My writing life began with a short story I wrote in 1990 called The Dare on the Bridge. The bridge, in case you’re curious, is the Coleman Bridge that crosses the York River between Yorktown and Gloucester, Virginia. It is a non-fiction account of a day spent with my youngest son and four of his teammates on a youth soccer team called the Williamsburg Wizards. I’ll have more to say about that story in a future blog, but today I want to focus on the time at which it was written.
I was in my mid-forties and had been practicing law for eighteen years, first as a prosecutor and then in private practice. The practice of law is a tough way to make a living. It pays well, as you know, but for every courtroom melodrama you have seen on television, there are hours of “watching paint dry.” I’m guessing your job or profession, whatever that is, likewise involves routine that can be boring, so I’m not suggesting law has any monopoly there. In the early 1960s, I got up early to watch the first space launches from Cape Canaveral. What could be more exciting, I wondered, than sitting in the nosecone of one of those rockets, counting down the seconds to launch with mission control? My family had a special connection with those early astronauts because we lived near Langley Air Force Base, where those with “the right stuff” trained. I later came to appreciate the thousands of hours of practice and study that went into preparing those men for what they did, and I have no doubt some of it was numbingly routine. So even the most glamorous of jobs come with that price.But unless your job happens to be that of a lawyer, you may not experience the kind of persistent conflict that comes with the practice of law. The more successful I became, the more clients I acquired, and clients come to you for one reason: they have a problem. The moment you agree to represent them, their problem becomes your problem. And somewhere across town or across the state, the source of that client’s problem--an employer or a spouse or a business partner or an insurance company--is hiring a lawyer to contest whatever it is your client is telling you. This is the nature of our system, and in many important ways it is a good system, at times a magnificent system, but conflict is always at its core. And that conflict is hardly limited to your client’s issues with “the other side.” At times, the conflict is just as strong and stressful with your own client, whether because of personality clash, resistance by the client to your advice, fee issues, or any one of dozens of other sources. And perhaps worst of all, there are times when the conflict is within yourself, because you believe your client is either dead wrong, a bully, or an idiot, and your job is to put as much legal lipstick on the pig as you can muster.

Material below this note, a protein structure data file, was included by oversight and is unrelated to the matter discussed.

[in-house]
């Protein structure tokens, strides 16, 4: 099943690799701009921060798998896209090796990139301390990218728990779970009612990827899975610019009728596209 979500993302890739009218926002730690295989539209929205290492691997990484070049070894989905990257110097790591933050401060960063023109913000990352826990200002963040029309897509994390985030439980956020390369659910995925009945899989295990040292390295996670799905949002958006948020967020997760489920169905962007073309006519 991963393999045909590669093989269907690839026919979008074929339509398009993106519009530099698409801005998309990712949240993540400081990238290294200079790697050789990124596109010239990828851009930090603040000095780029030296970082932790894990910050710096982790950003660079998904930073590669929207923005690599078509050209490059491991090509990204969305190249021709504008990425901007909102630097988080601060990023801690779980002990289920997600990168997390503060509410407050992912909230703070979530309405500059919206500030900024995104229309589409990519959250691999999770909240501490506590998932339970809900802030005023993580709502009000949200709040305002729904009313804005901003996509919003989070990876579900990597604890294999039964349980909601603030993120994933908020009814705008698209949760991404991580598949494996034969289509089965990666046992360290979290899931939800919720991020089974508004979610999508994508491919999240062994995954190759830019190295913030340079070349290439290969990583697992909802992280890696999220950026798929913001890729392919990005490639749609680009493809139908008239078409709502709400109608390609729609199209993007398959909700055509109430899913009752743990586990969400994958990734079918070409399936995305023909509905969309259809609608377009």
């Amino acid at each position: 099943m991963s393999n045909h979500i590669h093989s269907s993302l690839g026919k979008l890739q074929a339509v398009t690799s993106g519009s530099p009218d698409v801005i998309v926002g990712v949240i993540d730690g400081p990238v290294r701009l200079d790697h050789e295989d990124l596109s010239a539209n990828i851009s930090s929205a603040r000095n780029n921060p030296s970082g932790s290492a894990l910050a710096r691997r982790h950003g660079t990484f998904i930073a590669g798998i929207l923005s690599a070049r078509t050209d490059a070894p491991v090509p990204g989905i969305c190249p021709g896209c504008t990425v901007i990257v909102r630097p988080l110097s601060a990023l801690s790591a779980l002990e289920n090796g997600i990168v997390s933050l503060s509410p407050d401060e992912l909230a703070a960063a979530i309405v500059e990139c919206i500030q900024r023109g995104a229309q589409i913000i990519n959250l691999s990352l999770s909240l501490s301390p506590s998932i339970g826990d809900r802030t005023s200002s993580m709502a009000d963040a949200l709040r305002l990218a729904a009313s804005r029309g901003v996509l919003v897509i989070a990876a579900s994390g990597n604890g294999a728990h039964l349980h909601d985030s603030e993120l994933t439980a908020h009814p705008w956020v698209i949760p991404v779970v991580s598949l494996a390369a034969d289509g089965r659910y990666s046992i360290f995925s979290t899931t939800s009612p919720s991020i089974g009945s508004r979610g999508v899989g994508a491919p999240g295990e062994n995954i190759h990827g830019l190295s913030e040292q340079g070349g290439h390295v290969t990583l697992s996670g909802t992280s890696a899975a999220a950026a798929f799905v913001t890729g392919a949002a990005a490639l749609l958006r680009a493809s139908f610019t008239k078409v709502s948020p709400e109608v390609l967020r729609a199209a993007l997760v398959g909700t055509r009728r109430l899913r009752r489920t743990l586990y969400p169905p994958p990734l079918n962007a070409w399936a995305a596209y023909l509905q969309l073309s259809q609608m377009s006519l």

Some lawyers eat this up. Their feet hit the ground early every morning just itching for a fight, the next “challenge.” They can’t wait for the series of contentious phone calls, unpleasant office conferences, and arrogant judges that will constitute their day. I’ve known many of these lawyers, fought with some, practiced side by side with a few, and respect them all (well, almost all). They perform a vital and necessary role, and they usually earn the big bucks they are paid.
But years of conflict became for me a bit like water torture, where a disgruntled client, an unreasonable judge, or a pain-in-the-shorts lawyer on the other side was little more than a drip, just part of the process, but in time, those drips added up, the next one a little harder to take, and the one after that somehow inflicting more irritation and pain than the one before. It became a process of attrition, with each drop of the conflict water wearing away a little more of my soul.Then I found writing. Alone in my study with a pen and some creativity, I discovered a process that reversed the soul’s attrition that eighteen years of law practice had brought on. How that happened will be the subject of the next blog.